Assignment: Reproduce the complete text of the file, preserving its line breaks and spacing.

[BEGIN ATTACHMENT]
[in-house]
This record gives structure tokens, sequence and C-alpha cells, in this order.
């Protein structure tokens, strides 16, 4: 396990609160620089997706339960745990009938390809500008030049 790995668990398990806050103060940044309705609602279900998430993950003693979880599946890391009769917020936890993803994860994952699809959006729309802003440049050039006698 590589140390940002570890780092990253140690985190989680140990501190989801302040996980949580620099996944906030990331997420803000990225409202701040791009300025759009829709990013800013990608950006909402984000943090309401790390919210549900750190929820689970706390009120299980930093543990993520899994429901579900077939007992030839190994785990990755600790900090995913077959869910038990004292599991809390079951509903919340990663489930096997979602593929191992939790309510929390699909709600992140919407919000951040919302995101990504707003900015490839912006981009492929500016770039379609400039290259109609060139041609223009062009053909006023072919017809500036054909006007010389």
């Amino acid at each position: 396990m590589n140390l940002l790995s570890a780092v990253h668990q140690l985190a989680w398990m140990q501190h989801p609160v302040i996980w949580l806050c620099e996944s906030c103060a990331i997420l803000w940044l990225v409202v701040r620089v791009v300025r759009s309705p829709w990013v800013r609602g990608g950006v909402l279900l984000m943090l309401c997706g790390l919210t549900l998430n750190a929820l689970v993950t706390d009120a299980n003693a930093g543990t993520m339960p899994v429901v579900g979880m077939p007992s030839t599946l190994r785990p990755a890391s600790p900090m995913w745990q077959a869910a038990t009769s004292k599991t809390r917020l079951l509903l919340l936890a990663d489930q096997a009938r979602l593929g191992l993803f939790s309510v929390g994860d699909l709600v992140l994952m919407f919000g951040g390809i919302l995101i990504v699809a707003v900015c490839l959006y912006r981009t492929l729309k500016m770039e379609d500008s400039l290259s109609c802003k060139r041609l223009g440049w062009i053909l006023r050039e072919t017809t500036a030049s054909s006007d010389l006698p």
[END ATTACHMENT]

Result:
[in-house]
This record gives structure tokens, sequence and C-alpha cells, in this order.
């Protein structure tokens, strides 16, 4: 396990609160620089997706339960745990009938390809500008030049 790995668990398990806050103060940044309705609602279900998430993950003693979880599946890391009769917020936890993803994860994952699809959006729309802003440049050039006698 590589140390940002570890780092990253140690985190989680140990501190989801302040996980949580620099996944906030990331997420803000990225409202701040791009300025759009829709990013800013990608950006909402984000943090309401790390919210549900750190929820689970706390009120299980930093543990993520899994429901579900077939007992030839190994785990990755600790900090995913077959869910038990004292599991809390079951509903919340990663489930096997979602593929191992939790309510929390699909709600992140919407919000951040919302995101990504707003900015490839912006981009492929500016770039379609400039290259109609060139041609223009062009053909006023072919017809500036054909006007010389």
């Amino acid at each position: 396990m590589n140390l940002l790995s570890a780092v990253h668990q140690l985190a989680w398990m140990q501190h989801p609160v302040i996980w949580l806050c620099e996944s906030c103060a990331i997420l803000w940044l990225v409202v701040r620089v791009v300025r759009s309705p829709w990013v800013r609602g990608g950006v909402l279900l984000m943090l309401c997706g790390l919210t549900l998430n750190a929820l689970v993950t706390d009120a299980n003693a930093g543990t993520m339960p899994v429901v579900g979880m077939p007992s030839t599946l190994r785990p990755a890391s600790p900090m995913w745990q077959a869910a038990t009769s004292k599991t809390r917020l079951l509903l919340l936890a990663d489930q096997a009938r979602l593929g191992l993803f939790s309510v929390g994860d699909l709600v992140l994952m919407f919000g951040g390809i919302l995101i990504v699809a707003v900015c490839l959006y912006r981009t492929l729309k500016m770039e379609d500008s400039l290259s109609c802003k060139r041609l223009g440049w062009i053909l006023r050039e072919t017809t500036a030049s054909s006007d010389l006698p």